Final way, that’s not a number, just something to add…
Pray about it.
God cares about your business and your dreams. Nothing is too small. It’s great to open up to God about this aspect of your life — that you need clients! Ask God to help you find the right people to reach out to, and that the right clients will find favor with you and your brand.
I have prayed for those things so many times. I never stop. But early on I still remember prayers where I said “Lord, I need clients if this business is going to work. Show me who to reach out to. Keep me motivated to do the work of this ‘finding clients’ thing, and help the right people to find favor with me and hire me.”
Ask God. Nothing is too big for him. Pray over your clients and future clients.
You guys this is such a good practice if you’re a believer. I pray for my future clients, I pray for my 1:1 clients, my template buyers, my team in my business. All of them. This business of yours gives you a powerful community of people you get the blessing of working with and knowing. And why not pray for them?
Now on to how I got my first clients…
I’m gonna get really real with you guys about how I got my first clients and who some of them were. I hate it when people beat around the bush on this kind of stuff, so I’m going to share it all as much as possible.
To start, I’ve actually been freelancing for a long time. I did freelance design and marketing most of my time in college and the whole time I was working my first job. I sometimes forget about those really early (and often small projects) I did through connections I had via my internship and things like that.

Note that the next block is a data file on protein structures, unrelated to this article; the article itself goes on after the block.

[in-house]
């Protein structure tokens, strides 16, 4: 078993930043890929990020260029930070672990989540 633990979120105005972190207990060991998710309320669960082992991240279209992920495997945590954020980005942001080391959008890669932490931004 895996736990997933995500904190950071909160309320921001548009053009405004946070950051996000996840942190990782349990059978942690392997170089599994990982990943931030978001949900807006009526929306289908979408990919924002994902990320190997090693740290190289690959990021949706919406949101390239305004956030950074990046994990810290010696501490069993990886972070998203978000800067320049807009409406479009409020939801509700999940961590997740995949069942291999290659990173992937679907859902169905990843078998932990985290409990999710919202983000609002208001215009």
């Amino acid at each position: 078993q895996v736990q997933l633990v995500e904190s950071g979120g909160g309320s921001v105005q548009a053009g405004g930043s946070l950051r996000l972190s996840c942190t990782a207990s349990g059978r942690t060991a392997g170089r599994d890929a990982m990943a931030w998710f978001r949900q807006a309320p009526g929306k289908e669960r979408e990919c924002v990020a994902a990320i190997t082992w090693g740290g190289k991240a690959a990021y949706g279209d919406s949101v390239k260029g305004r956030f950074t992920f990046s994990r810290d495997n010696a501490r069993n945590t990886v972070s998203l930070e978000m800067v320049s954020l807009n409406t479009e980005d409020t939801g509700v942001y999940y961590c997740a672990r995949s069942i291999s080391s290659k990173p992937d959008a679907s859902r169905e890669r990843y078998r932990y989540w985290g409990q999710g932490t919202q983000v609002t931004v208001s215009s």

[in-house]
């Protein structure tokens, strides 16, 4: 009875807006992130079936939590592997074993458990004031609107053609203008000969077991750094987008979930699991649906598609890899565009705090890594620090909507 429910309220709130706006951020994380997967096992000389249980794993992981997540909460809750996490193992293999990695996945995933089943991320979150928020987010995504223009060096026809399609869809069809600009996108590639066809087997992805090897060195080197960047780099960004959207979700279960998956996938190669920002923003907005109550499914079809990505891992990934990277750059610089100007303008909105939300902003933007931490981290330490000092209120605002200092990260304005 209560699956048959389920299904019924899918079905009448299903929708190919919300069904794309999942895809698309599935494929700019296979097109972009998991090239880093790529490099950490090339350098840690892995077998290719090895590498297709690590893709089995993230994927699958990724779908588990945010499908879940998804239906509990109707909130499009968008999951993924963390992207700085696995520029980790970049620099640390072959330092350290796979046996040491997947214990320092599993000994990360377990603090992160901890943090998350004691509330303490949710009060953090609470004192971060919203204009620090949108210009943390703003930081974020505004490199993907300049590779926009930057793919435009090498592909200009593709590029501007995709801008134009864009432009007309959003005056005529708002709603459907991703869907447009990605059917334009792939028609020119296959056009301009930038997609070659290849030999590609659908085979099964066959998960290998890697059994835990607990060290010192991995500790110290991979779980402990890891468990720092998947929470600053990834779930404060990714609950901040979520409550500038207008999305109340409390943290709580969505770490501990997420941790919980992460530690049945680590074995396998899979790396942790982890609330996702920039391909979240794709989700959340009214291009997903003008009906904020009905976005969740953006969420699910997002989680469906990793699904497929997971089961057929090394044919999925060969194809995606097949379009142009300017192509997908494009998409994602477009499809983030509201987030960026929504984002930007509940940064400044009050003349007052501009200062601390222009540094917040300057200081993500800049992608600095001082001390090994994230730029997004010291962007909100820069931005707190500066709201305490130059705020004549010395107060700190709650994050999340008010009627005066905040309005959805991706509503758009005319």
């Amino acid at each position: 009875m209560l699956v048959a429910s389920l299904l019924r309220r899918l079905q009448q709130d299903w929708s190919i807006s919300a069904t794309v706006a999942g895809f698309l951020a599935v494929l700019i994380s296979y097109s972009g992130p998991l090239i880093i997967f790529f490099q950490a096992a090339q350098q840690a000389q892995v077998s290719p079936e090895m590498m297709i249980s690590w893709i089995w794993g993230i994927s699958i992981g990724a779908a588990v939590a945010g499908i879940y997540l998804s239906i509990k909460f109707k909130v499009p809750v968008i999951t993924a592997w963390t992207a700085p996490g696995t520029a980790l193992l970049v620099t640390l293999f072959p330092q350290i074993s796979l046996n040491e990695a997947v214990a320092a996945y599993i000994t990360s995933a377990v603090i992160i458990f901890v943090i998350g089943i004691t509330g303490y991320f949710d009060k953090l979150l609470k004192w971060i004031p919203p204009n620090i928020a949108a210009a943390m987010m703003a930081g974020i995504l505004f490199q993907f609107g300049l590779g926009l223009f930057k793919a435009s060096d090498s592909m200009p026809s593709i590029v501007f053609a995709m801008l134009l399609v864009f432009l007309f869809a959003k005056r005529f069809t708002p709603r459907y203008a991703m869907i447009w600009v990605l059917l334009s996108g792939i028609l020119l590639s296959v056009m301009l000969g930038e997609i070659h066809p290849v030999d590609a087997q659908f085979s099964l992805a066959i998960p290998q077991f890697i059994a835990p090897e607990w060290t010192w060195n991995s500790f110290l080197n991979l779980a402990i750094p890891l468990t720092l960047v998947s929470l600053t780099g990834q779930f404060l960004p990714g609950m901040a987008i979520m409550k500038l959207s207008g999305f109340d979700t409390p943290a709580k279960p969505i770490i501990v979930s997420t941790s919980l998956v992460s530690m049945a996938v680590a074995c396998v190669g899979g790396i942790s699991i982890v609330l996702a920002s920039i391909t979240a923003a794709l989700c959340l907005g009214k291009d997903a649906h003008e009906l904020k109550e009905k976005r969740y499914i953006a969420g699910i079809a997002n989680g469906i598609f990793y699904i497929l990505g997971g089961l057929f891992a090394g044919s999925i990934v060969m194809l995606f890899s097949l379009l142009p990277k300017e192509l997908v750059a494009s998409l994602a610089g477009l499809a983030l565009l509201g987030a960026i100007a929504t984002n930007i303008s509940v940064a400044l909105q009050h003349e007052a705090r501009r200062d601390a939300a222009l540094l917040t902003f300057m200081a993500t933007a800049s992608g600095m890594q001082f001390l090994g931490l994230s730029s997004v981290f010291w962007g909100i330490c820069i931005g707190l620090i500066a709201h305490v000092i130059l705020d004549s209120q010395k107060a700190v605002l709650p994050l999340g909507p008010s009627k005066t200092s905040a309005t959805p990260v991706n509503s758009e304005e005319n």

To back it up to college... I had a great internship in college that turned into a part-time remote job that lasted the rest of college. If you’re curious, the internship I did was with Be Social Group - they are an Influencer PR and Marketing firm in Los Angeles and San Diego. That was a 2-ish month long internship, and it turned into a job offer at the end even though I was going back to Tennessee for school. I got to keep working for them and learning.
I also got freelance clients through Be Social Group that was separate from my work with them. I even got to do the entire design of interior graphics for a duty free store while I was in college because of connections from that job!
Then when I graduated, I kinda left the “intern turned remote hire” role, and just did some various freelance projects here and there for their clients, and usually the clients paid me directly and it was more of a referral system.
So, the moral of the story, internships are amazing if you get the right ones. I learned so much from that job and got great experience that the classroom really just can’t give you.
OK, so where did my first BUSINESS clients come from? I just told you ideas to find yours, and I have used EVERY SINGLE ONE of those ideas to land a client at some point in my business. Not all of them were my early clients, but all of them happened at some point for me.
My first real clients happened before I had a “business” in place. I spent months just nannying, teaching yoga, doing personal training work, and freelancing before I decided to start a business. You can hear more about that if you want on episode 1 of the podcast. But, I definitely didn’t just quit my job and start a business. It was more gradual.
How I got my first paying clients:
My first “client” in my spreadsheet was actually a tee shirt design I did for Young Life (which is who my husband works for and I’ve been a volunteer YL leader for 7 years). In college, I did all of our area’s t-shirts. So, when we moved to this new area and they knew I did design, I got asked to make one. It was a small project, but still a great little start! I still wear that tee shirt often! So, this first job came from the “telling your friends and family” method.